Once upon a time, Chuck Parkinson worked for Senator Jim Abdnor. Now the Rapid City Republican is part of the Vote Yes on V campaign, urging South Dakotans to vote for the open non-partisan primary proposal brought to our ballot by 2014 Democratic Senate candidate Rick Weiland. Here’s Parkinson’s pitch for Amendment V at the Brown County Fair here in Aberdeen this afternoon (my apologies for the interruption by the loudspeaker!):
Parkinson is distressed by decreasing voter participation. Pointing to 2014 turnout among voters 30 and under of a meager 15%, Parkinson says far too many independents and young voters feel left out of the process. He recognizes that Amendment V doesn’t guarantee that those voters will come to the polls in greater numbers, but we but giving voters more opportunities can’t hurt.
Parkinson contends that more voters will want to vote in an open, non-partisan primary because more candidates will run and try to appeal to voters beyond the hard-core base of their respective parties. Far from weakening parties, Parkinson thinks that moderating effect will strengthen political parties by making more independents and young voters feel the parties are speaking to them.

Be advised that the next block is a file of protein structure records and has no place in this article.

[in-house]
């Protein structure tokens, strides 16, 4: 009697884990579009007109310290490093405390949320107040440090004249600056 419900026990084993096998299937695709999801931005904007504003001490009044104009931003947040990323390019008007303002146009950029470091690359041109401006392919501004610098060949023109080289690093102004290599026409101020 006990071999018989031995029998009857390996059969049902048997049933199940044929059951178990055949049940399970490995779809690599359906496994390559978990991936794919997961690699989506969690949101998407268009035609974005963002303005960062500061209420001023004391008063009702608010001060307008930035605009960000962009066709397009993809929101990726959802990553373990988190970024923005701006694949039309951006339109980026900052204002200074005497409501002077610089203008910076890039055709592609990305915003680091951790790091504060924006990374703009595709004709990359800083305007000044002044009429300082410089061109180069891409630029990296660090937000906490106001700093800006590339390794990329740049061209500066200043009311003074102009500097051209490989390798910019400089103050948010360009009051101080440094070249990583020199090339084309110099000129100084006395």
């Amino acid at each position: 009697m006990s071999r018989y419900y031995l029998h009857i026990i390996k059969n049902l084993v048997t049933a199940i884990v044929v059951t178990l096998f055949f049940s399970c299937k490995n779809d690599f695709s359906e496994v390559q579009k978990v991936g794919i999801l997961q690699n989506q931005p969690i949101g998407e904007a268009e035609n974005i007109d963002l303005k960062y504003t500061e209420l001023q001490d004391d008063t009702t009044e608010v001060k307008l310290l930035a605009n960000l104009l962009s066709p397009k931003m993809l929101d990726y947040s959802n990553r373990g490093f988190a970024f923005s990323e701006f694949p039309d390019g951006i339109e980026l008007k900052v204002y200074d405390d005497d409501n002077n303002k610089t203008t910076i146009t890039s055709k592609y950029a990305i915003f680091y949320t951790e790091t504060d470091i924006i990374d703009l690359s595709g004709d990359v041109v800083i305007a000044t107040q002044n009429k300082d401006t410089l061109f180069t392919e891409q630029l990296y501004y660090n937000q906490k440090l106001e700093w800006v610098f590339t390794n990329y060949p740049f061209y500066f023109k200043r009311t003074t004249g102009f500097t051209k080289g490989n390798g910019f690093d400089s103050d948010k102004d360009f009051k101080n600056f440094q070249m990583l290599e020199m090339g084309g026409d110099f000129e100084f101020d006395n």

Parkinson dismisses the mostly Republican argument that Amendment V creates a right for candidates to hide their party affiliation from voters. In two-degrees-of-separation South Dakota, hiding one’s party affiliation is nearly impossible. Parkinson says “voters are smarter than that”: they will know how to vote with party labels on their ballot.
p.s.: Speaking of two degrees of separation, Chuck’s son Sam works for the South Dakota Democratic Party as finance director. We are all connected!